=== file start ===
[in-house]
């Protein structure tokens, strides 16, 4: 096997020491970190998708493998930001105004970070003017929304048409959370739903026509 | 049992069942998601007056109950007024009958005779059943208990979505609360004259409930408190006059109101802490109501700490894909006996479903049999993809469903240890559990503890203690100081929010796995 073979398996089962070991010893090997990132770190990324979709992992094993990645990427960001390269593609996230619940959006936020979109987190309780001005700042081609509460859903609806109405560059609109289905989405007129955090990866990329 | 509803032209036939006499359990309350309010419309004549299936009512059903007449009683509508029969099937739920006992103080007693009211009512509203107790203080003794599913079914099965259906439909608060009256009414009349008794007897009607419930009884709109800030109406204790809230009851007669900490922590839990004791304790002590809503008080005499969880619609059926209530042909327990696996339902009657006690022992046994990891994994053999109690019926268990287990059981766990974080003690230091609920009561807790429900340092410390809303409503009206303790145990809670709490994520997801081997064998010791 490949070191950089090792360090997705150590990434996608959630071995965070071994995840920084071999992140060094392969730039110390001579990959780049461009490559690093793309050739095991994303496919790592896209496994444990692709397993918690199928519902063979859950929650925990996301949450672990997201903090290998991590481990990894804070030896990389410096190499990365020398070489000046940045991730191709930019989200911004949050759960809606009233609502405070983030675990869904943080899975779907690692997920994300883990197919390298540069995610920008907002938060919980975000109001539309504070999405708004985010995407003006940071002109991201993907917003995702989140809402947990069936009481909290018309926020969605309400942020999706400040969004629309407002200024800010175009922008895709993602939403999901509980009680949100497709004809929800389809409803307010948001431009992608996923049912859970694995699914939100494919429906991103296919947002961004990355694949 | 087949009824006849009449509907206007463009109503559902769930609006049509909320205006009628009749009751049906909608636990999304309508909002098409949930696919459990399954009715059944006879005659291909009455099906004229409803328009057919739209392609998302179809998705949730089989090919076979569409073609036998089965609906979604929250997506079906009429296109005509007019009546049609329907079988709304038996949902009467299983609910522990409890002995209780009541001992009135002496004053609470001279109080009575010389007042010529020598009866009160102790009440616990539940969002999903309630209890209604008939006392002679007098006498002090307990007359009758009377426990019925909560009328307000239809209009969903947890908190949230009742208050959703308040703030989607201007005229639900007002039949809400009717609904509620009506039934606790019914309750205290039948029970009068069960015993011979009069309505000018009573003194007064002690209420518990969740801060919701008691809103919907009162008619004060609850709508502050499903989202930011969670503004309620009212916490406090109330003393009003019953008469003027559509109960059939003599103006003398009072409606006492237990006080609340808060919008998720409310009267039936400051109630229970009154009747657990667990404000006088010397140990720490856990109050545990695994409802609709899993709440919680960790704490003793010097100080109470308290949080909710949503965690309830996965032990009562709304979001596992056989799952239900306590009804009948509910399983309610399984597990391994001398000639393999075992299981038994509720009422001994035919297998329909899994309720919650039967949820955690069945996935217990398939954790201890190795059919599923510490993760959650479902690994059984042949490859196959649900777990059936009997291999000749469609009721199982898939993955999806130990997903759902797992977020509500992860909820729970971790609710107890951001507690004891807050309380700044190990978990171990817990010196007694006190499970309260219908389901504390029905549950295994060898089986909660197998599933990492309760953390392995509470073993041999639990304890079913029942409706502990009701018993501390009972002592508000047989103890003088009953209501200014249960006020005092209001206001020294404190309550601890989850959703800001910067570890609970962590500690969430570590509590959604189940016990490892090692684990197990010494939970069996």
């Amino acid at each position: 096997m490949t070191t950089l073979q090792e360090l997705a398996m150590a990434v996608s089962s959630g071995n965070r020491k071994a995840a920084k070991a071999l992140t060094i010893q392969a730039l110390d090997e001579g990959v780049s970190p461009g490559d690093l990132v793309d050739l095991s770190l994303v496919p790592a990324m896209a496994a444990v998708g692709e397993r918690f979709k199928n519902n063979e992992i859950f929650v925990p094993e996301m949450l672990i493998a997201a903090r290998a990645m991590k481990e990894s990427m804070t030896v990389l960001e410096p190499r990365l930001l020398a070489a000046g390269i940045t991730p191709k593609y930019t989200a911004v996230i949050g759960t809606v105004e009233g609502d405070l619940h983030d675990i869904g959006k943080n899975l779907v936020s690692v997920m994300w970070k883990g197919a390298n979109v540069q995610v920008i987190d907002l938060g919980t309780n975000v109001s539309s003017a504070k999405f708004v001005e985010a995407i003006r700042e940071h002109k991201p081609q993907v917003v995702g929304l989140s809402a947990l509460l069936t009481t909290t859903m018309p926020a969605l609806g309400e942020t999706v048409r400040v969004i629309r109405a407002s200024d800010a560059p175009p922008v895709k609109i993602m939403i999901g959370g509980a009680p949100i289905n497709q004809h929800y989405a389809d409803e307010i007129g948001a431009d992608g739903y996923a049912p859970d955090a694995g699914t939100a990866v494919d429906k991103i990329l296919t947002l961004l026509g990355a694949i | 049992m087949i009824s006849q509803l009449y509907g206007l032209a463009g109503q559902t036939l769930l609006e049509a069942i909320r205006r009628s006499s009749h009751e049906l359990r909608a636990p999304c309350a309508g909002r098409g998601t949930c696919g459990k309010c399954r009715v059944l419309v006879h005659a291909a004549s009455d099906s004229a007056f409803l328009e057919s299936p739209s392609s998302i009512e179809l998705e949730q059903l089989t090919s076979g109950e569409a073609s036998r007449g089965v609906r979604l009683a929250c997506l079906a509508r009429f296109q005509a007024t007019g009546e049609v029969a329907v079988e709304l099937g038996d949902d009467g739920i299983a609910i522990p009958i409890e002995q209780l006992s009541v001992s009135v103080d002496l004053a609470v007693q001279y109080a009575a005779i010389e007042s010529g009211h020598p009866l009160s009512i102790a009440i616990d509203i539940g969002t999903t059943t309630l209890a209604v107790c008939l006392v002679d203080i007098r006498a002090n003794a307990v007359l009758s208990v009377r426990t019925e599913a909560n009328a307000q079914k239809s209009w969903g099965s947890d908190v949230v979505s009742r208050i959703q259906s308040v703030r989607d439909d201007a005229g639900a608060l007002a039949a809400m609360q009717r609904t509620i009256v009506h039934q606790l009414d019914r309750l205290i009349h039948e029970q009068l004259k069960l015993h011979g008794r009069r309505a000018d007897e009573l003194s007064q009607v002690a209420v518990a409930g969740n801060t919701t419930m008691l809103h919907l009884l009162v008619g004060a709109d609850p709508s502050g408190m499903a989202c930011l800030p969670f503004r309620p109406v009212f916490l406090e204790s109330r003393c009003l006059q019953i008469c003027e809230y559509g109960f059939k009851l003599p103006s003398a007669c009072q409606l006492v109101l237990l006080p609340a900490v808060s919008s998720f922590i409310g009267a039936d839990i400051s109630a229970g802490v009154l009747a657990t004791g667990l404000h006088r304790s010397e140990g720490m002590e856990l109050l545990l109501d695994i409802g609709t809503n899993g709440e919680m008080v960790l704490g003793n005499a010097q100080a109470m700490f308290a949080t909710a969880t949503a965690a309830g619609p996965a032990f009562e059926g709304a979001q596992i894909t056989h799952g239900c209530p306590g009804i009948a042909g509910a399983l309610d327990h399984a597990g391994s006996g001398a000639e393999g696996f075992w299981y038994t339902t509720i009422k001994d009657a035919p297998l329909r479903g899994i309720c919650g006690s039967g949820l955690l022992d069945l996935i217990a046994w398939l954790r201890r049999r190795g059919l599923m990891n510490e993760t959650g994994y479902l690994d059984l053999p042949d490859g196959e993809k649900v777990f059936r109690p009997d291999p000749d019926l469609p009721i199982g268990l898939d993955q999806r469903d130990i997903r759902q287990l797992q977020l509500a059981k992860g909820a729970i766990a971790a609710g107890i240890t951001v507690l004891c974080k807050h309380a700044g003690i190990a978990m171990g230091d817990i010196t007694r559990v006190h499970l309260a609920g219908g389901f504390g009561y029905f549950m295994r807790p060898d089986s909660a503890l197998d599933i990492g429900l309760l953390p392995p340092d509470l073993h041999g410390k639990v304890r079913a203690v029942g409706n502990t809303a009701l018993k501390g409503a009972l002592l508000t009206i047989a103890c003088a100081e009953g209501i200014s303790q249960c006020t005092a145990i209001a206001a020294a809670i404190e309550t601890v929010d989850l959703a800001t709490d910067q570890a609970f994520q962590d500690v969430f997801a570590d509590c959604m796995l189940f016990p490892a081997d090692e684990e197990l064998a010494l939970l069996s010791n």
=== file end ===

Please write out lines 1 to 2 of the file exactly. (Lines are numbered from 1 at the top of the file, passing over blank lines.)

[in-house]
């Protein structure tokens, strides 16, 4: 096997020491970190998708493998930001105004970070003017929304048409959370739903026509 | 049992069942998601007056109950007024009958005779059943208990979505609360004259409930408190006059109101802490109501700490894909006996479903049999993809469903240890559990503890203690100081929010796995 073979398996089962070991010893090997990132770190990324979709992992094993990645990427960001390269593609996230619940959006936020979109987190309780001005700042081609509460859903609806109405560059609109289905989405007129955090990866990329 | 509803032209036939006499359990309350309010419309004549299936009512059903007449009683509508029969099937739920006992103080007693009211009512509203107790203080003794599913079914099965259906439909608060009256009414009349008794007897009607419930009884709109800030109406204790809230009851007669900490922590839990004791304790002590809503008080005499969880619609059926209530042909327990696996339902009657006690022992046994990891994994053999109690019926268990287990059981766990974080003690230091609920009561807790429900340092410390809303409503009206303790145990809670709490994520997801081997064998010791 490949070191950089090792360090997705150590990434996608959630071995965070071994995840920084071999992140060094392969730039110390001579990959780049461009490559690093793309050739095991994303496919790592896209496994444990692709397993918690199928519902063979859950929650925990996301949450672990997201903090290998991590481990990894804070030896990389410096190499990365020398070489000046940045991730191709930019989200911004949050759960809606009233609502405070983030675990869904943080899975779907690692997920994300883990197919390298540069995610920008907002938060919980975000109001539309504070999405708004985010995407003006940071002109991201993907917003995702989140809402947990069936009481909290018309926020969605309400942020999706400040969004629309407002200024800010175009922008895709993602939403999901509980009680949100497709004809929800389809409803307010948001431009992608996923049912859970694995699914939100494919429906991103296919947002961004990355694949 | 087949009824006849009449509907206007463009109503559902769930609006049509909320205006009628009749009751049906909608636990999304309508909002098409949930696919459990399954009715059944006879005659291909009455099906004229409803328009057919739209392609998302179809998705949730089989090919076979569409073609036998089965609906979604929250997506079906009429296109005509007019009546049609329907079988709304038996949902009467299983609910522990409890002995209780009541001992009135002496004053609470001279109080009575010389007042010529020598009866009160102790009440616990539940969002999903309630209890209604008939006392002679007098006498002090307990007359009758009377426990019925909560009328307000239809209009969903947890908190949230009742208050959703308040703030989607201007005229639900007002039949809400009717609904509620009506039934606790019914309750205290039948029970009068069960015993011979009069309505000018009573003194007064002690209420518990969740801060919701008691809103919907009162008619004060609850709508502050499903989202930011969670503004309620009212916490406090109330003393009003019953008469003027559509109960059939003599103006003398009072409606006492237990006080609340808060919008998720409310009267039936400051109630229970009154009747657990667990404000006088010397140990720490856990109050545990695994409802609709899993709440919680960790704490003793010097100080109470308290949080909710949503965690309830996965032990009562709304979001596992056989799952239900306590009804009948509910399983309610399984597990391994001398000639393999075992299981038994509720009422001994035919297998329909899994309720919650039967949820955690069945996935217990398939954790201890190795059919599923510490993760959650479902690994059984042949490859196959649900777990059936009997291999000749469609009721199982898939993955999806130990997903759902797992977020509500992860909820729970971790609710107890951001507690004891807050309380700044190990978990171990817990010196007694006190499970309260219908389901504390029905549950295994060898089986909660197998599933990492309760953390392995509470073993041999639990304890079913029942409706502990009701018993501390009972002592508000047989103890003088009953209501200014249960006020005092209001206001020294404190309550601890989850959703800001910067570890609970962590500690969430570590509590959604189940016990490892090692684990197990010494939970069996």